The article Virtue Theory and Abortion covers significant issues related to the moral and ethical nature of abortion. It develops a concise and strategic approach towards the issue by drawing relevance to the theory of virtue that has been used over the years to derive meaning for various social and ethical dilemmas. Evidently, the theory of virtue has been studied widely across different fields. The article concentrates on the concept primarily based on the constrictions of happiness, rightful actions, the moral rules, and consequences for undesirable actions. However, the concept has acquired constant criticism over the recent years to reflect the inaccuracy and inconsiderate nature, particularly regarding abortion. Critics have concentrated on the lack of eudaimonia. It bridges the gap between rationality and happiness determining it as hopelessly obscure. It also lacks a trivially circular nature between the virtue and the agent. It concentrates more on being and not with doing and fails to consider the affiliate moral concepts. The theory fails to consider the idea of pluralism and possibility of cultural relativism.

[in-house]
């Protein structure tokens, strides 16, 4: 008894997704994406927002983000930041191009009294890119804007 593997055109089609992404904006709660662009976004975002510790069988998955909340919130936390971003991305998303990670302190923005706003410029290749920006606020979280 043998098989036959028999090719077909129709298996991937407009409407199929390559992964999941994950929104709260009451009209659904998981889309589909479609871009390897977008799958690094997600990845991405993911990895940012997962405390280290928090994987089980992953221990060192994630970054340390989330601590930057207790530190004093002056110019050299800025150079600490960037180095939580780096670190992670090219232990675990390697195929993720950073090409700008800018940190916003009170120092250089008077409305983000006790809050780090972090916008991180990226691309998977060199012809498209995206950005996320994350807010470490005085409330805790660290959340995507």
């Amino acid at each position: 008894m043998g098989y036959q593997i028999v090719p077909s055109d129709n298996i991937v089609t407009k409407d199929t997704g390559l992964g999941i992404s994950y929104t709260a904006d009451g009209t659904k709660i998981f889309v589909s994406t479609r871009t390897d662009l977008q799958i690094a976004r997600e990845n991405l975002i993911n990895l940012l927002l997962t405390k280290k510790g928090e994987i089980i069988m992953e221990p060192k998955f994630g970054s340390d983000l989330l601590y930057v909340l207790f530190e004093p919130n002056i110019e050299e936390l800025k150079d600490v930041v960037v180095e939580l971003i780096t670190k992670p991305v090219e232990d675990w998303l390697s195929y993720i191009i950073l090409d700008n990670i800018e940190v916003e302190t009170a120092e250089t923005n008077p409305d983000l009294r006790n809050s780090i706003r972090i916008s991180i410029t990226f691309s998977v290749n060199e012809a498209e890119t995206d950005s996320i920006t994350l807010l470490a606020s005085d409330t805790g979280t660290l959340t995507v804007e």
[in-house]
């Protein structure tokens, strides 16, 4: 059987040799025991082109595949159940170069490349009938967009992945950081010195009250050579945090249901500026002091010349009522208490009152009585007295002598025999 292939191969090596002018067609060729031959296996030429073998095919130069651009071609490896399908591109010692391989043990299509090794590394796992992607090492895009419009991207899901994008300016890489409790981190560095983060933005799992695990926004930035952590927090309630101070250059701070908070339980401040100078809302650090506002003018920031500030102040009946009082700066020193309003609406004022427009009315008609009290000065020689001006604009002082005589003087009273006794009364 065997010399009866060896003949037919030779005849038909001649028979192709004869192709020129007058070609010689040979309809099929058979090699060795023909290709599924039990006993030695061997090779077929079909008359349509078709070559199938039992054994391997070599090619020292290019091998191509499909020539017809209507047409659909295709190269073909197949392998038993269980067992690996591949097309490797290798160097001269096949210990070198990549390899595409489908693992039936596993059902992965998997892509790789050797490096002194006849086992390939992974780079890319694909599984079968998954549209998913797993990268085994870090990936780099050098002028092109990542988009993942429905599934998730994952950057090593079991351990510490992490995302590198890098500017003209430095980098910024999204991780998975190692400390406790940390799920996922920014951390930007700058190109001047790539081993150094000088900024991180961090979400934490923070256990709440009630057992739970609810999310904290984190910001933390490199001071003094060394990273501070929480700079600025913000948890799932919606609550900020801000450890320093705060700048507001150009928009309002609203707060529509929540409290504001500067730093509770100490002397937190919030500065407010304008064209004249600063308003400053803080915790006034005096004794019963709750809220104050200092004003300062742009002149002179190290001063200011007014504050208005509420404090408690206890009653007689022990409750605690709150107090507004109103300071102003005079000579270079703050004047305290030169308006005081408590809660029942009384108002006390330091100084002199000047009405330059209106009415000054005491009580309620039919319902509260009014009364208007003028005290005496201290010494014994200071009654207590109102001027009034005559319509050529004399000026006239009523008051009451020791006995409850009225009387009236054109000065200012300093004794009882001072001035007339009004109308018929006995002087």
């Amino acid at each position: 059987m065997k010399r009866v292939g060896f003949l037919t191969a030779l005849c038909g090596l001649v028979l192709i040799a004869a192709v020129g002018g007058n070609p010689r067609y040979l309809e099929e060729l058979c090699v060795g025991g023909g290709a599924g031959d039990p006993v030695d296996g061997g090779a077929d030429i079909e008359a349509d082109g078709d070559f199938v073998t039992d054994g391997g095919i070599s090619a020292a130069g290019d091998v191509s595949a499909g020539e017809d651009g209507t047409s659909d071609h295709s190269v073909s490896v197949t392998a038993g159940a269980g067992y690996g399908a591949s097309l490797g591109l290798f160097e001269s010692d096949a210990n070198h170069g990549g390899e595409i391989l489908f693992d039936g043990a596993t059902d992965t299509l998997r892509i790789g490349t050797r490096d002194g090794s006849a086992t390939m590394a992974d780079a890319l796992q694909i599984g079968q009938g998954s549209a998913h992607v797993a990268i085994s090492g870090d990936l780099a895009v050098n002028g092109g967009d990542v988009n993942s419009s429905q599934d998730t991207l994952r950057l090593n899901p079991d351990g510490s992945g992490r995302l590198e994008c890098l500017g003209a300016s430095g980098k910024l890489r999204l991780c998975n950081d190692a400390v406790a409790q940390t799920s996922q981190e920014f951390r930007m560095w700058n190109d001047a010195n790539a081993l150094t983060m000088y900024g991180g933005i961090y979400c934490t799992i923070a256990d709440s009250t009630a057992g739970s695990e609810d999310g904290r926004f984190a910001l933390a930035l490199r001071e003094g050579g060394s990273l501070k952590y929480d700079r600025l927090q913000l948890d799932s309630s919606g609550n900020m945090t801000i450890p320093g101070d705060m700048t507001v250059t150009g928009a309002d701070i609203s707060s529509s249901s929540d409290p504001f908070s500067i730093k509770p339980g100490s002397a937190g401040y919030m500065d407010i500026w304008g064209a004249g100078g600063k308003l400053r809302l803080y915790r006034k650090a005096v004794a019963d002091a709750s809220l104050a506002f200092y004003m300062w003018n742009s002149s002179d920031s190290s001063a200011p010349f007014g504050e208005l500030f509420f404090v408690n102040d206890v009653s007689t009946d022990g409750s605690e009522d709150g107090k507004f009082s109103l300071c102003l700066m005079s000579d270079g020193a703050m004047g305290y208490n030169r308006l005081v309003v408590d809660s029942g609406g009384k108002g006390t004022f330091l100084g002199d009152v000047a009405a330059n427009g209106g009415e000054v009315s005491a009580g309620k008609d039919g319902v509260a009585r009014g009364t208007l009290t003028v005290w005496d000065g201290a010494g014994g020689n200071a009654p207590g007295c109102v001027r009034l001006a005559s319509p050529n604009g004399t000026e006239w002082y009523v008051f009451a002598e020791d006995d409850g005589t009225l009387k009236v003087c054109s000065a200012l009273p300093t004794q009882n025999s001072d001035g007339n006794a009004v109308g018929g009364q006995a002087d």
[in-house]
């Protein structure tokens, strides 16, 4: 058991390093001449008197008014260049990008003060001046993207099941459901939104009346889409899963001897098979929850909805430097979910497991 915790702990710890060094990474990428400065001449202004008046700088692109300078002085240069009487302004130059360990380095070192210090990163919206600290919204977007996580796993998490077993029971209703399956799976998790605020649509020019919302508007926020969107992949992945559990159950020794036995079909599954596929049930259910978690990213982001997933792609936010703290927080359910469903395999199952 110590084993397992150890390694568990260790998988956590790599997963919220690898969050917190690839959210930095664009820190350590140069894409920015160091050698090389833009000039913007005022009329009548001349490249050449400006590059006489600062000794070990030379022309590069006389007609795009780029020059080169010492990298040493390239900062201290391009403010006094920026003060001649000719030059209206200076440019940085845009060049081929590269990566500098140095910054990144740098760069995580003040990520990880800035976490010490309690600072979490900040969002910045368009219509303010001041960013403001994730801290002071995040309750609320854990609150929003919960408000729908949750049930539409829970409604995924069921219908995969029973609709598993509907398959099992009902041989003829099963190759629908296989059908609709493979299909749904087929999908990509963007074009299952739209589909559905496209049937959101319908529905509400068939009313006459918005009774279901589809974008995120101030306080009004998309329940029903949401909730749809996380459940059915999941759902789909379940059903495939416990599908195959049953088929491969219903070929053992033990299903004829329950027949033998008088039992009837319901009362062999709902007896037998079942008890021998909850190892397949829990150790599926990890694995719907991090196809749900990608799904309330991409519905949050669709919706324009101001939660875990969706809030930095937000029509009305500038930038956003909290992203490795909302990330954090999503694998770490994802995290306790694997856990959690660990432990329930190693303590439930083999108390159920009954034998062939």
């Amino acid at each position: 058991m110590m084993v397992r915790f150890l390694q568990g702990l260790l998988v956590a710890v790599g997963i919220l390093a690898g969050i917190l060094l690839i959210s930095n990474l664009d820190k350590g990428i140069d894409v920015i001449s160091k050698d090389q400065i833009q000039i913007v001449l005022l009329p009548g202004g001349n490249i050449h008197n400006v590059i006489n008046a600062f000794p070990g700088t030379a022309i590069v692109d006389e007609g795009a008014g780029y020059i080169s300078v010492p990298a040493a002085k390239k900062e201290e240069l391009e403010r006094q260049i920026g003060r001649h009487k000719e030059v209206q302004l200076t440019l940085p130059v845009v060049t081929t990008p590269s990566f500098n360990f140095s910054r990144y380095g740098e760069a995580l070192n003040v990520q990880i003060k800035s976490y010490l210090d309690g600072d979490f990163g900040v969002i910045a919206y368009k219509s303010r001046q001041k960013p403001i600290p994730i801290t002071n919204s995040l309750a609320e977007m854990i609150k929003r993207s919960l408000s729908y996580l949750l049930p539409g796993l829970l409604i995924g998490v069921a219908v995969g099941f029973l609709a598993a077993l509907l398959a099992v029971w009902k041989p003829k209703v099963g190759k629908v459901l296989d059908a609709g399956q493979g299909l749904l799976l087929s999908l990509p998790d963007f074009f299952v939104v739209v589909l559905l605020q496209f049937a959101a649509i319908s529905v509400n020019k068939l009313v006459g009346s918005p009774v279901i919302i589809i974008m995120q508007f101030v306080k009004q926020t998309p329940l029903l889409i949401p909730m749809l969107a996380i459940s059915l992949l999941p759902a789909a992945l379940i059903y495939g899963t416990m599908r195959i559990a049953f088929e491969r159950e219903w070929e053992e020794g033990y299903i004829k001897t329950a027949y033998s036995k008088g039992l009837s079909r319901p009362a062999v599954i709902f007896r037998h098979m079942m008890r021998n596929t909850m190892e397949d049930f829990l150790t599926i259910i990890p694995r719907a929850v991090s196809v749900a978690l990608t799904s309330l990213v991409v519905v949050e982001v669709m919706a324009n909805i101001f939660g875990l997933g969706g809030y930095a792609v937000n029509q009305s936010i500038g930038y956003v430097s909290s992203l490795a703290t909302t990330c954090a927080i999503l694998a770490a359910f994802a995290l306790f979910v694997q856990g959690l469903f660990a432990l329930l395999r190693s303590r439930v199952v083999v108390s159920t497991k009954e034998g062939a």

In relation to abortion, the article concentrates on the connection between personal rules and allowances to the conformity of virtues and vices. Similarly, it reflects criticism of worthwhile and ways people facing the threat of abortion perceive and make their decisions. It is clear that the author identifies with the issues related to making decisions particularly that of ending a life. Any normative theory such as that of virtue should be intrinsically supplemented by aspects that are worthwhile, meaningful, and practical. Similarly, the conformity to rights such as life and free will should be applied when approaching moral and ethical issues. Nonetheless, decisions should be based on facts such as biological notions and should not be overlooked as merely general assumptions. Under such circumstances, the application of virtue theory applies once people understand the positive and negative values purported by the virtue theory to make rational, ethical, and informed decisions.